En Español

Q. Who is Mr. Smarty Plants?

A: There are those who suspect Wildflower Center volunteers are the culpable and capable culprits. Yet, others think staff members play some, albeit small, role. You can torture us with your plant questions, but we will never reveal the Green Guru's secret identity.

Help us grow by giving to the Plant Database Fund or by becoming a member

Did you know you can access the Native Plant Information Network with your web-enabled smartphone?

Share

Ask Mr. Smarty Plants

Ask Mr. Smarty Plants is a free service provided by the staff and volunteers at the Lady Bird Johnson Wildflower Center.

Search Smarty Plants
    
 
See a list of all Smarty Plants questions

Please forgive us, but Mr. Smarty Plants has been overwhelmed by a flood of mail and must take a break for awhile to catch up. We hope to be accepting new questions again soon. Thank you!

Need help with plant identification, visit the plant identification page.

 
rate this answer
28 ratings

Friday - January 09, 2009

From: Toronto, ON
Region: Canada
Topic: Plant Identification
Title: Plant with no leaves, flexible and stores water
Answered by: Nan Hampton

QUESTION:

Do you now a plant that has no leaves but stores a lot of water and is very flexible? Maybe a type of vine? Thank you!

ANSWER:

You don't say whether you have, or saw, such a plant and are trying to identify it; or, perhaps you want to grow such a plant; or, you are just curious if such a plant exists.  Whatever the reason for your question, here is what I can tell you about plants, both native and non-native to North America, that fit at least part of your description:

The first plants that come to mind that store a lot of water and have no leaves are the cacti (for example., Carnegiea gigantea (saguaro) or Opuntia sp.), but I certainly wouldn't call them particularly flexible.  There are a couple of Opuntias that grow in Ontario, Opuntia humifusa (devil's-tongue) and Opuntia fragilis (brittle pricklypear). Some other cacti that store water are species in the genera Selenicereus and Hylocereus from Mexico, Central America, the Caribbean and tropical South America.  Some of these are vine-like (for example, S. urbanianus and H. undatus) and somewhat more flexible than the cacti named above.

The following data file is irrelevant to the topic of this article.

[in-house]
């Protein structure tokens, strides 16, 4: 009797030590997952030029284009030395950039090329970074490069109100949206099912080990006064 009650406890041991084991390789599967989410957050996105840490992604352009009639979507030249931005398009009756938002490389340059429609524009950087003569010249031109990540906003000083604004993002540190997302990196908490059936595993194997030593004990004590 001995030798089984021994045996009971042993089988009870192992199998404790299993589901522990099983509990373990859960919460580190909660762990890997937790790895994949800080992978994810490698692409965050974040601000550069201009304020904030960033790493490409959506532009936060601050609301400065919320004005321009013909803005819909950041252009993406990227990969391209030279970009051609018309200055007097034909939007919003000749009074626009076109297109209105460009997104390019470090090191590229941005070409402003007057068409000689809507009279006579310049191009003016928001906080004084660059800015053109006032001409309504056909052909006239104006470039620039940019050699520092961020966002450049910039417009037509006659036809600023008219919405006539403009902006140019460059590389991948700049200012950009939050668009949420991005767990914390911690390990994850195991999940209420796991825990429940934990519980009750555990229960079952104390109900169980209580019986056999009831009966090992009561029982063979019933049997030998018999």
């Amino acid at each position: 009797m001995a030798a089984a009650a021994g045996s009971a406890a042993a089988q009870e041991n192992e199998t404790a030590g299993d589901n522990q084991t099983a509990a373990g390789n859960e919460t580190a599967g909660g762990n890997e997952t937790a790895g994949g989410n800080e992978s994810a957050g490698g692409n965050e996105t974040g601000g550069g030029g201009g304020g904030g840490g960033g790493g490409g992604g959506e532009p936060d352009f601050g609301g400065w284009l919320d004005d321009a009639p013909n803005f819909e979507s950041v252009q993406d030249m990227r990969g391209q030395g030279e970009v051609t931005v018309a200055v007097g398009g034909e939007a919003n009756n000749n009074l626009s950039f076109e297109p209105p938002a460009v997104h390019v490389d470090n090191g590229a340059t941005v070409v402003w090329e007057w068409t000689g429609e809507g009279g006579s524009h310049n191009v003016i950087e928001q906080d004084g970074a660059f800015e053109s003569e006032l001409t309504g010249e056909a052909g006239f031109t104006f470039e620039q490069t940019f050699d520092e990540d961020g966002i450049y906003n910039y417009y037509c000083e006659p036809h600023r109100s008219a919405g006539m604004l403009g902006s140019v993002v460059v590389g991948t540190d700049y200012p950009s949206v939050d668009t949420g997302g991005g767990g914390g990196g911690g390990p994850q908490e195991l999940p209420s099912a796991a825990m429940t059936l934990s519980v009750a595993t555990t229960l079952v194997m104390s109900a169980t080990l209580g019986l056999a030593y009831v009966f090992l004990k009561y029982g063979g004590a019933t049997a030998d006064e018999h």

The Cuscuta (Dodder) are parasitic vines that have very reduced leaves that certainly store some water in their stems, but the stems are relatively thin so there won't be much water stored there.  There are several species of Cuscuta that occur in Ontario, some native and some not.

Succulents store water in their stems and leaves and there are succulent vines that lack leaves in the Ceropegias, a genus in the Family Asclepiadaceae (Milkweed Family) that are found mainly in tropical Africa, India, the Middle East and Asia.  Many of the species of the genus are vines and several lack leaves (for example, C. devecchii from Somalia, C. arabica from Saudi Arabia and  C. ampliata from South Africa).

If you have such a plant or a photo of it, you can submit your photo to us and we will do our best to identify it.  Please visit the Ask Mr. Smarty Plants' Plant Identification page to read instructions on submitted photos for identification.


Carnegiea gigantea

Opuntia humifusa

Cuscuta polygonorum

 

 

More Plant Identification Questions

Shrub with red two-globed berries
June 15, 2012 - I am looking for the name of a red berry with 2 globes attached to each other on a plant with small soft oval shaped leaves.I live in Maryland and they are maturing now. These bushes are in the park ...
view the full question and answer

Identity of sunflower
November 02, 2012 - I am not able to find how to post a picture to help you identify a plant on our campus. I believe the plant I am trying to identify is a rough sunflower. (Helianthus hirsutus) We have zexmenia as ...
view the full question and answer

Identity of large, sunflower-like plant
November 13, 2011 - We are trying to figure out the identity of a large, sunflower-like plant. It is a perennial that sends out approximately 10-12 stalks about 10 feet high. It then starts to bloom with small sunflowe...
view the full question and answer

Possible identification of common mullein in New York
July 06, 2007 - OK I have a monster size plant, growing beside my patio, looked weedlike similar to a burdock when young, but different and interesting. So we let it grow its now about 7'2" tall grows about 2-3" ...
view the full question and answer

Identification of spiky red berry in Connecticut
September 25, 2011 - I found an odd berry outside of my school, none of the science teachers know what it is though. It kind of looks like a spiked cherry. It has spikes on the outside, a pit on the insde, and has pinkish...
view the full question and answer

Support the Wildflower Center by Donating Online or Becoming a Member today.
E-NEWSLETTER | BECOME A MEMBER | DONATE NOW | MEDIA | JOBS | SITEMAP | STAFF INTRANET
© 2016 Lady Bird Johnson Wildflower Center